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Open Med (Wars). 2015; 10(1): 285–293.
Published online 2015 May 11. doi:  10.1515/med-2015-0040
PMCID: PMC5152993

Carotid ultrasound for pulmonary arteriovenous malformation screening

Anita Yanna-Schulzecorresponding author
Department of Cardiology, Städtisches Krankenhaus Pirmasens gGmbH, Pettenkoferstr. 22, 66955 Pirmasens, Germany, Tel: 0049-6331-714-1266
Günther Schneider
Medical Faculty of the Saarland University, 66421 Homburg/Saar, Germany Department of Diagnostic and Interventional Radiology, Saarland University Hospital, 66421 Homburg/Saar, Germany
Alexander Maßmann
Department of Diagnostic and Interventional Radiology, Saarland University Hospital, 66421 Homburg/Saar, Germany
Stefan Gräber
Department of Medical Biometry, Epidemiology and Medical Informatics, Saarland University Hospital, 66421 Homburg/ Saar, Germany

Abstract

Objective

In patients with hereditary hemorrhagic telangiectasia (HHT), pulmonary arteriovenous malformations (PAVMs) can cause serious neurological complications. Our aim was to evaluate the potential of contrast-enhanced Doppler ultrasound (CE-US) of the common carotid artery as a screening test for detection of PAVMs.

Methods

A total of 124 consecutive patients with HHT or a positive family history underwent screening for PAVMs with CE-US and thoracic contrast-enhanced magnetic resonance angiography (CE-MRA). CE-US was performed after receiving (D)-galactose microparticulate, and CE-MRA with gadobenate dimeglumine. Twenty-five patients with confirmed PAVMs were referred to conventional pulmonary catheter angiography (PA). Findings on CE-US and CE-MRA were evaluated using contingency tables and McNemar’s test.

Results

Using CE-MRA as the reference test, CE-US had a sensitivity of 100%, a specificity of 87%, and a negative predictive value of 100%. In 25 patients who underwent PA, PAVMs that had been diagnosed on CE-US and CE-MRA were confirmed. Of the PAVMs detected by CE-MRA, 24% were not identified on PA.

Conclusion

CE-US is a simple, minimally invasive screening method that can easily be performed in different settings. CE-US can predict PAVMs with high probability of success. CE-US may be a simple alternative to transthoracic echocardiography in the assessment of PAVMs in certain HHT-patients.

Keywords: Hereditary hemorrhagic telangiectasia, pulmonary arteriovenous malformation, screening, contrast-enhanced ultrasound

1 Introduction

Pulmonary arteriovenous malformations (PAVMs) occur in up to 50% of patients suffering from hereditary hemorrhagic telangiectasia (HHT) [1, 2], also known as Osler-Weber-Rendu disease. PAVMs are abnormally dilated vessels resulting in right-to-left shunts.

After remaining asymptomatic for years, PAVMs can suddenly cause life-threatening complications, such as paradoxical embolism leading to neurological problems, including brain abscess and stroke, or lung hemorrhage [35]. PAVMs can enlarge over time [5, 6], especially during pregnancy [7, 8]. PAVMs with a feeding artery ≥ 3 mm require transcatheter coiling [1, 3, 9, 10].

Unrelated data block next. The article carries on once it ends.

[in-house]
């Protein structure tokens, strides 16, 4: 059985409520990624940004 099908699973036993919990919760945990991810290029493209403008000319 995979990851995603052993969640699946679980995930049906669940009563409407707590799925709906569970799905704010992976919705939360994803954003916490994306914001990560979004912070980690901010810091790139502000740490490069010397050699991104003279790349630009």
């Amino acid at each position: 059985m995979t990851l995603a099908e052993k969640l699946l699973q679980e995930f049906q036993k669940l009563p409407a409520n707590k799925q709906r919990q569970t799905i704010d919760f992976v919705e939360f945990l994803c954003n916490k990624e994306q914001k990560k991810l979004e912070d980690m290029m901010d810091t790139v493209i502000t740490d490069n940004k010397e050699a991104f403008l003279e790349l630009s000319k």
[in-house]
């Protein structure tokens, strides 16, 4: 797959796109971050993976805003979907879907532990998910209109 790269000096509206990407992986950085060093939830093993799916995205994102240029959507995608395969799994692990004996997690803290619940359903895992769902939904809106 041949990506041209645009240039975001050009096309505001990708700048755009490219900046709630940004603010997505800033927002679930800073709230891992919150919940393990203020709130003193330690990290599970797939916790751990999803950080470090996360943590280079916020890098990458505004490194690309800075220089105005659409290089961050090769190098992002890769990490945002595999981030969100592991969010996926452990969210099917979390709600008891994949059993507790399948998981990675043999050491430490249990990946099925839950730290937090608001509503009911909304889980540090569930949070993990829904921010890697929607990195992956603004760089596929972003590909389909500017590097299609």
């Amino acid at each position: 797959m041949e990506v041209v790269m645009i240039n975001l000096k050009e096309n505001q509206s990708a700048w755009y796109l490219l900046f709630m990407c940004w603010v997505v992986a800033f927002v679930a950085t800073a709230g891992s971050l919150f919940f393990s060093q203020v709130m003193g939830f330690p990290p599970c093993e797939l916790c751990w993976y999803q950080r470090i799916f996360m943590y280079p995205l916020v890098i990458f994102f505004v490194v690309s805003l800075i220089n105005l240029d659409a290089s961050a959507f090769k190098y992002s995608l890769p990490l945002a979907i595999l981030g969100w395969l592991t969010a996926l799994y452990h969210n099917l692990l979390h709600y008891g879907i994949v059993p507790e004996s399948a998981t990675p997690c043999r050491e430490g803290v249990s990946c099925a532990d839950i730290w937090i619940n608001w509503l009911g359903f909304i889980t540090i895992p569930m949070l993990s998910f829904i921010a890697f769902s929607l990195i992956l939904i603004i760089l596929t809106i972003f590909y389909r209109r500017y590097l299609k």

In accordance with the international guidelines for the diagnosis and management of HHT, the consensus is that patients with suspected or confirmed HHT should be screened for PAVMs [1].

Contrast-enhanced transthoracic echocardiography has been shown to be the most sensitive screening method for detection of PAVMs among the non-invasive screening methods available [2, 1115], and it is recommended for initial screening, followed by chest computed tomography (CT) [1].

Other screening methods include radionuclide perfusion [16], and gas exchange or pulse oximetry methods [13, 16]. Due to different reference methods used, comparison of sensitivities is problematic.

In the present study, echo-enhanced Doppler ultrasound (CE-US) of the common carotid artery (Fig. 1) was compared to thoracic contrast-enhanced magnetic resonance angiography (CE-MRA) (Fig. 2) and conventional pulmonary angiography (PA) to evaluate its efficacy as a screening procedure for PAVMs.

Figure 1 a b
Pulmonary arteriovenous malformation on CE-US
Figure 2
Pulmonary arteriovenous malformation on CE-MRA The CE-MRA scan shows a typical simple PAVM in the middle lobe. The diameter of the feeding pulmonary artery is 4 mm.

2 Material and methods

2.1 Study design

Overall, 124 patients aged 9–79 years (median 46 years, mean 47 years, standard deviation 15 years) underwent screening by CE-US and CE-MRA. The majority were females (54 males, 70 females). PA was performed in 25 of the 124 patients aged 21–67 years (median 46 years, mean 47 years, standard deviation 14 years) comprising 17 females and 8 males.

Patients were diagnosed with HHT based on the Curaçao criteria as agreed upon by the Scientific Advisory Board of HHT Foundation International in 2000 [17], or were first-degree relatives of affected individuals. The study is based on data generated between January 1998 and April 2006.